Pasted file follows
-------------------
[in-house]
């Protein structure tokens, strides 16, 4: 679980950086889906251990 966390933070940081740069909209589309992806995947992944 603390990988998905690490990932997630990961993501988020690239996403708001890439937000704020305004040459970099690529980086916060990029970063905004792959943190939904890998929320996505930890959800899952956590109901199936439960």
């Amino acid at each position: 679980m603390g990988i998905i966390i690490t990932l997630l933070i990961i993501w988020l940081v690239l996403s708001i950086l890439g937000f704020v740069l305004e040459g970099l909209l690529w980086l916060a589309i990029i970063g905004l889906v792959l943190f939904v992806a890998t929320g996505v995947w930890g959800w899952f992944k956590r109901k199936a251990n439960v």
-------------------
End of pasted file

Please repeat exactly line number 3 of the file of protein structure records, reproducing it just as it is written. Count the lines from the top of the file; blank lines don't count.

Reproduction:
């Amino acid at each position: 679980m603390g990988i998905i966390i690490t990932l997630l933070i990961i993501w988020l940081v690239l996403s708001i950086l890439g937000f704020v740069l305004e040459g970099l909209l690529w980086l916060a589309i990029i970063g905004l889906v792959l943190f939904v992806a890998t929320g996505v995947w930890g959800w899952f992944k956590r109901k199936a251990n439960v």